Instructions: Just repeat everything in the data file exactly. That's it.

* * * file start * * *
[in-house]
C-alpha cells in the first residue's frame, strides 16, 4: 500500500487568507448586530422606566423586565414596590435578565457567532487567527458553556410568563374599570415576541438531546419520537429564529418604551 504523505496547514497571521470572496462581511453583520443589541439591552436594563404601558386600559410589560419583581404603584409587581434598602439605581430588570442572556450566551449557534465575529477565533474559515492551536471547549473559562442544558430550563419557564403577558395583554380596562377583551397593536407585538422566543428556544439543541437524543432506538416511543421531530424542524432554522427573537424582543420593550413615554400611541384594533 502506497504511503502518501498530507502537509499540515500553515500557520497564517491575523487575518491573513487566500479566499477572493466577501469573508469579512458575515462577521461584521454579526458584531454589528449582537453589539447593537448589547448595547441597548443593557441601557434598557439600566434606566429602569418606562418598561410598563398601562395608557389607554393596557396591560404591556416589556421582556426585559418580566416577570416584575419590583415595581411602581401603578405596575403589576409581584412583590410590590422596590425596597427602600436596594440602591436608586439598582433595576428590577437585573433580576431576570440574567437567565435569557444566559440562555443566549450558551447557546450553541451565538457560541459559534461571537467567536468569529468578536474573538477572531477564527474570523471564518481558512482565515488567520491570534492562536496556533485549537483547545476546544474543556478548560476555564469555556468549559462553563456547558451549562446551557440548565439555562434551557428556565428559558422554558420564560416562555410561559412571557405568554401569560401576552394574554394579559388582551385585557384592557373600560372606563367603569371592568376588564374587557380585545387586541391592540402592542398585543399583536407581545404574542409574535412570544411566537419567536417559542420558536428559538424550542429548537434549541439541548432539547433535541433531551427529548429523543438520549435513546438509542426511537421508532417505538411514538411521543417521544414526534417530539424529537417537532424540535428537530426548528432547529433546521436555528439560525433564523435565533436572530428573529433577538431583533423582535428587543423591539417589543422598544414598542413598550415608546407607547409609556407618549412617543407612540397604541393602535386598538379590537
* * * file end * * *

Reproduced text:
[in-house]
C-alpha cells in the first residue's frame, strides 16, 4: 500500500487568507448586530422606566423586565414596590435578565457567532487567527458553556410568563374599570415576541438531546419520537429564529418604551 504523505496547514497571521470572496462581511453583520443589541439591552436594563404601558386600559410589560419583581404603584409587581434598602439605581430588570442572556450566551449557534465575529477565533474559515492551536471547549473559562442544558430550563419557564403577558395583554380596562377583551397593536407585538422566543428556544439543541437524543432506538416511543421531530424542524432554522427573537424582543420593550413615554400611541384594533 502506497504511503502518501498530507502537509499540515500553515500557520497564517491575523487575518491573513487566500479566499477572493466577501469573508469579512458575515462577521461584521454579526458584531454589528449582537453589539447593537448589547448595547441597548443593557441601557434598557439600566434606566429602569418606562418598561410598563398601562395608557389607554393596557396591560404591556416589556421582556426585559418580566416577570416584575419590583415595581411602581401603578405596575403589576409581584412583590410590590422596590425596597427602600436596594440602591436608586439598582433595576428590577437585573433580576431576570440574567437567565435569557444566559440562555443566549450558551447557546450553541451565538457560541459559534461571537467567536468569529468578536474573538477572531477564527474570523471564518481558512482565515488567520491570534492562536496556533485549537483547545476546544474543556478548560476555564469555556468549559462553563456547558451549562446551557440548565439555562434551557428556565428559558422554558420564560416562555410561559412571557405568554401569560401576552394574554394579559388582551385585557384592557373600560372606563367603569371592568376588564374587557380585545387586541391592540402592542398585543399583536407581545404574542409574535412570544411566537419567536417559542420558536428559538424550542429548537434549541439541548432539547433535541433531551427529548429523543438520549435513546438509542426511537421508532417505538411514538411521543417521544414526534417530539424529537417537532424540535428537530426548528432547529433546521436555528439560525433564523435565533436572530428573529433577538431583533423582535428587543423591539417589543422598544414598542413598550415608546407607547409609556407618549412617543407612540397604541393602535386598538379590537